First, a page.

But to any of us, there is something of an article of faith about it. From our own experience, we know that price doesn't necessarily rise to value -- there's even an expression for that circumstance: we've bought a "value trap".

 

It's why Buffett (following from Graham's teachings) makes the point again and again that "you're not right because others agree with you; you're right because your facts and reasoning are right".

 

Possible answers to your question can be summed up in two positions, namely that someone, somewhere is right, or someone, somewhere is wrong. Teasing the threads apart, here are some possibilities:

 

  • CHK management, perhaps together with the industry itself, is simply fooling itself and paying way more for these properties than can be justified from fundamentals. In other words, they are speculating (in Graham's use of that term). The properties are currently priced as if they were Rembrandts -- and as long as healthy market for Rembrandts exists CHK may be able to unload them (or JV them) at a profit. Long term, of course, this strategy will mean a loss of capital -- Just as happened when Time Warner merged with AOL Online at the peak of the internet craze.
  • The corollary of the above item is that this is where circle of competence comes into play in a massive way. Those who actually know the industry and understand how values are calculated will be able to make a proper judgement about these buys. The bet in CHK may still not work out -- things happen, after all -- but if your process is correct, that's as well as any of us can do.
  • It may be that your FCFE analysis is wrong. The CHK analysts who set the purchase price for these properties must fundamentally be using some method that uses discounted cash flows. I read Lowenstein's book on the mortgage crisis. He follows some small-ish investors who took the other side of the subprime bet. They were constantly asking where their analysis (that subprimes would fail spectacularly) was wrong. "Who's on the other side of the bet, and what is their motive?"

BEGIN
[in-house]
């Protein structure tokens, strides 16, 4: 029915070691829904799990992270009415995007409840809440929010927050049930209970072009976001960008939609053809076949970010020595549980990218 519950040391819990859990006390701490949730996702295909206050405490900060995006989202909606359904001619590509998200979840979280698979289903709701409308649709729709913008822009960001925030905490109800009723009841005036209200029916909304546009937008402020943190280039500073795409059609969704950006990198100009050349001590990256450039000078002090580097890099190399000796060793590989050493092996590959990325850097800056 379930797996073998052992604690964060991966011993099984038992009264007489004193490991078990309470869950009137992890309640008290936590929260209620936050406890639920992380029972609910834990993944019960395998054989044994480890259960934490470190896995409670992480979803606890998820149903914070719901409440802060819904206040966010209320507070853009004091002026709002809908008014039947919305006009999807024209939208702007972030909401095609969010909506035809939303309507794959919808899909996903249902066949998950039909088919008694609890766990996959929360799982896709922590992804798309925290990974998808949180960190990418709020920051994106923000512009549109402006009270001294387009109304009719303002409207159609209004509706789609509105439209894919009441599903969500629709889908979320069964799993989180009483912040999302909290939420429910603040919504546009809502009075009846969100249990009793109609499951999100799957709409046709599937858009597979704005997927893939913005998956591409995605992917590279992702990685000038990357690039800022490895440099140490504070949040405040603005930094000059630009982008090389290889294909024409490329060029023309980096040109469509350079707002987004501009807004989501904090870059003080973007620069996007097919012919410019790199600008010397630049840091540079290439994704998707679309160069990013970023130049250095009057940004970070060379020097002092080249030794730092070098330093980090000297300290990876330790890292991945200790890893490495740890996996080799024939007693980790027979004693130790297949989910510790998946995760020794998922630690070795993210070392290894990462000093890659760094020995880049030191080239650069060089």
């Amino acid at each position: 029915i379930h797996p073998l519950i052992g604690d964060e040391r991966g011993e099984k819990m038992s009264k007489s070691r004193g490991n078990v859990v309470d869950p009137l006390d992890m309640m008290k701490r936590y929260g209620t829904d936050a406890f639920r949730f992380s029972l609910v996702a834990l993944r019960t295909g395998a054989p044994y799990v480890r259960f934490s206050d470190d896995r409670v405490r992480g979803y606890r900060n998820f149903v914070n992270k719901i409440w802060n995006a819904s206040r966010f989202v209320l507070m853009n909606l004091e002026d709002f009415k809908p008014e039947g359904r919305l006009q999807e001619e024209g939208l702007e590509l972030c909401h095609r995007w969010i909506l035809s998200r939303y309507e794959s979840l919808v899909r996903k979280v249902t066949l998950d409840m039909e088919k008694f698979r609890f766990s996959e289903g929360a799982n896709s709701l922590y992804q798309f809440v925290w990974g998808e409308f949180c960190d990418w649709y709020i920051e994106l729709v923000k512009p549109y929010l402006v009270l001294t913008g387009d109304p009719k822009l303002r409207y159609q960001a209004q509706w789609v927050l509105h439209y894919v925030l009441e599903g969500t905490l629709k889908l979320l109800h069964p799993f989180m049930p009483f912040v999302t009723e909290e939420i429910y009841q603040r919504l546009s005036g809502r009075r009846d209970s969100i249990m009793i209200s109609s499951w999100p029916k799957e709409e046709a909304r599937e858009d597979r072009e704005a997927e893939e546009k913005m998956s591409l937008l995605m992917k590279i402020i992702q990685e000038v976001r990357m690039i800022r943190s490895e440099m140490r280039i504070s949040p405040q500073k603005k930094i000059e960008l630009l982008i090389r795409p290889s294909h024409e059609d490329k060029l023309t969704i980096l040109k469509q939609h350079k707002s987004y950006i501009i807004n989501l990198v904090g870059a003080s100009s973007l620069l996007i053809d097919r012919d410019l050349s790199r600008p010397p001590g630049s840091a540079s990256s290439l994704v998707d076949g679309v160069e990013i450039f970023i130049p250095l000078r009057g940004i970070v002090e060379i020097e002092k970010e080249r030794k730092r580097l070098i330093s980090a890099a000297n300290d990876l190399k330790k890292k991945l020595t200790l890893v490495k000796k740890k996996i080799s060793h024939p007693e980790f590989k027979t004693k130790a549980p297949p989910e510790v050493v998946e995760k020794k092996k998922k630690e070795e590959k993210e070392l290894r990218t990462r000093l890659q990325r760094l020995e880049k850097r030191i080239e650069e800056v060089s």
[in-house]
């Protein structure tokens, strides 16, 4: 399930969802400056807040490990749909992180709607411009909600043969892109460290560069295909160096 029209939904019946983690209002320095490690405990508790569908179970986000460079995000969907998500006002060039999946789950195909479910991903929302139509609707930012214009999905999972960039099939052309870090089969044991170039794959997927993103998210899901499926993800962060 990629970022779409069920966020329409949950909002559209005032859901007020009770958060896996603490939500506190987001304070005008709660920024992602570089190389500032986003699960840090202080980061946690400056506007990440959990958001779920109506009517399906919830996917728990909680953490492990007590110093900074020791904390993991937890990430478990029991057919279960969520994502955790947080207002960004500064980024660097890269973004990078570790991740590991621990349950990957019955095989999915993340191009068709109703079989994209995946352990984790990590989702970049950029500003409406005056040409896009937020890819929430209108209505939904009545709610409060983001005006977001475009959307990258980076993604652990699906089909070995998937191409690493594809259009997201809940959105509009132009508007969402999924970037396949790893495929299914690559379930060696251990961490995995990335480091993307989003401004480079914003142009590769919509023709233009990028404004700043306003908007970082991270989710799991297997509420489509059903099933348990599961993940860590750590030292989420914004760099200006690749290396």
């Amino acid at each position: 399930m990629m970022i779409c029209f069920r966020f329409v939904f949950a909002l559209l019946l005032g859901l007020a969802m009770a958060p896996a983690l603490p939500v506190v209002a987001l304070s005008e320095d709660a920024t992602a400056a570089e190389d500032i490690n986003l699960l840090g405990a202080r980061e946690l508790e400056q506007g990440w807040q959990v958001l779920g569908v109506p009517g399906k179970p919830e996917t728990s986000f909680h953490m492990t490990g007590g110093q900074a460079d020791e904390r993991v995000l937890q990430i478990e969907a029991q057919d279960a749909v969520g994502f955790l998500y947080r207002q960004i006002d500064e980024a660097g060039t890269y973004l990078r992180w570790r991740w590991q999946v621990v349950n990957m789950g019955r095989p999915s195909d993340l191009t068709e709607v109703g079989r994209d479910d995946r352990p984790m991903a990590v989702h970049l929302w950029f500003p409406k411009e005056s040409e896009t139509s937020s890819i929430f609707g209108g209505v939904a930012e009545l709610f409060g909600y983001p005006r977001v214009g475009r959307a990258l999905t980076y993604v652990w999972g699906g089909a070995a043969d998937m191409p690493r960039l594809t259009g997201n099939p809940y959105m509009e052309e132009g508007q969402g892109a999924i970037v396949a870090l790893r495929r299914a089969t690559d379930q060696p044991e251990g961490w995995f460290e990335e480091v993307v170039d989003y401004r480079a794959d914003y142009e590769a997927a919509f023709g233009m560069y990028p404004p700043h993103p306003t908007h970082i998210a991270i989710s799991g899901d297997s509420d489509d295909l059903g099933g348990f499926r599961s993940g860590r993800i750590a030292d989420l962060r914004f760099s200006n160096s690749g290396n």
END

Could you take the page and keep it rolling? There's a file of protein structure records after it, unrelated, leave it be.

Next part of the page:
• On a slightly different point, perhaps the choice of FCFE as the valuation model for CHK isn't the best. Perhaps there's some sort of option value going on here.
  • We don't have this ability (being, in Whitman's phrase, POMI - passive outside minority investors), but in the situations you mention, guys like Graham took an active part in the company management, and forced the sale of assets that weren't earning their keep, or caused a change in management who did a better job in putting the assets to use.
  • Being a little more modern, guys like Gabelli look for trigger events (they use a different term for it, which I don't remember at the moment), events that will force a sale. Five years is a long time in a company's life; a lot can change. If there's no trigger in sight for CHK, it may simply be that an investor in CHK (like me) is early.

 

No doubt there are other possibilities.

 

Cheers,

 

jacko2

http://priceisnotvalue.com

 

 

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for what its worth, the new acreage is in McMullen County in the Eagle Ford Shale . . . I would assume in the northern part of the county where the oil window is - and where CHK already owns acreage. This looks like one of the best parts of the play, with 100'-200' foot thick Eagle Ford, and 40MM barrels of oil in place per section (CHK anticipates a 6-10% for oil).

 

at 640 acres per section, that works out to 3,750 - 6,250 barrels of oil recoverable per acre.

 

That is a cost of $2.30 per bll at a 6% recovery and only $1.38 per bll at a 10% recovery . . .